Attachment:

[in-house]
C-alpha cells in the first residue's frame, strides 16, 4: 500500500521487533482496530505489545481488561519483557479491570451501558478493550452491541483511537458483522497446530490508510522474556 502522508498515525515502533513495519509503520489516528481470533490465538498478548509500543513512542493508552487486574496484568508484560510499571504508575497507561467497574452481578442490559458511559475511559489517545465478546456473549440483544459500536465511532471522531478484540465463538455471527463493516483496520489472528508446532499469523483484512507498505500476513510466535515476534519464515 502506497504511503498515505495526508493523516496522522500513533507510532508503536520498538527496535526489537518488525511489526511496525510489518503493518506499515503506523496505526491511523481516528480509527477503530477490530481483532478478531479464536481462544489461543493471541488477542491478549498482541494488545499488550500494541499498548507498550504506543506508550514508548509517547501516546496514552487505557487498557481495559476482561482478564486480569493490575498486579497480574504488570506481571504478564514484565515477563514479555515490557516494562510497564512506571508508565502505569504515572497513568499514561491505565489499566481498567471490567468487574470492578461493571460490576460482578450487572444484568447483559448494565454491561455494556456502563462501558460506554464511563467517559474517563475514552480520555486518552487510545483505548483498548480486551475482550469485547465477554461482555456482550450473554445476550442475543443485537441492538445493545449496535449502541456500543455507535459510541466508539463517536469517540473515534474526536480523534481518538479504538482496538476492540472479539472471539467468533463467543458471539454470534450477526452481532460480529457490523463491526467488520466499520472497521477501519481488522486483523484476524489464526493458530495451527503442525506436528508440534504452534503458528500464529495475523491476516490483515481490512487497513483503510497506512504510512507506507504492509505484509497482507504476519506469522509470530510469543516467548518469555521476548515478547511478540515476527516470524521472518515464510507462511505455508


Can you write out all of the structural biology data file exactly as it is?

[in-house]
C-alpha cells in the first residue's frame, strides 16, 4: 500500500521487533482496530505489545481488561519483557479491570451501558478493550452491541483511537458483522497446530490508510522474556 502522508498515525515502533513495519509503520489516528481470533490465538498478548509500543513512542493508552487486574496484568508484560510499571504508575497507561467497574452481578442490559458511559475511559489517545465478546456473549440483544459500536465511532471522531478484540465463538455471527463493516483496520489472528508446532499469523483484512507498505500476513510466535515476534519464515 502506497504511503498515505495526508493523516496522522500513533507510532508503536520498538527496535526489537518488525511489526511496525510489518503493518506499515503506523496505526491511523481516528480509527477503530477490530481483532478478531479464536481462544489461543493471541488477542491478549498482541494488545499488550500494541499498548507498550504506543506508550514508548509517547501516546496514552487505557487498557481495559476482561482478564486480569493490575498486579497480574504488570506481571504478564514484565515477563514479555515490557516494562510497564512506571508508565502505569504515572497513568499514561491505565489499566481498567471490567468487574470492578461493571460490576460482578450487572444484568447483559448494565454491561455494556456502563462501558460506554464511563467517559474517563475514552480520555486518552487510545483505548483498548480486551475482550469485547465477554461482555456482550450473554445476550442475543443485537441492538445493545449496535449502541456500543455507535459510541466508539463517536469517540473515534474526536480523534481518538479504538482496538476492540472479539472471539467468533463467543458471539454470534450477526452481532460480529457490523463491526467488520466499520472497521477501519481488522486483523484476524489464526493458530495451527503442525506436528508440534504452534503458528500464529495475523491476516490483515481490512487497513483503510497506512504510512507506507504492509505484509497482507504476519506469522509470530510469543516467548518469555521476548515478547511478540515476527516470524521472518515464510507462511505455508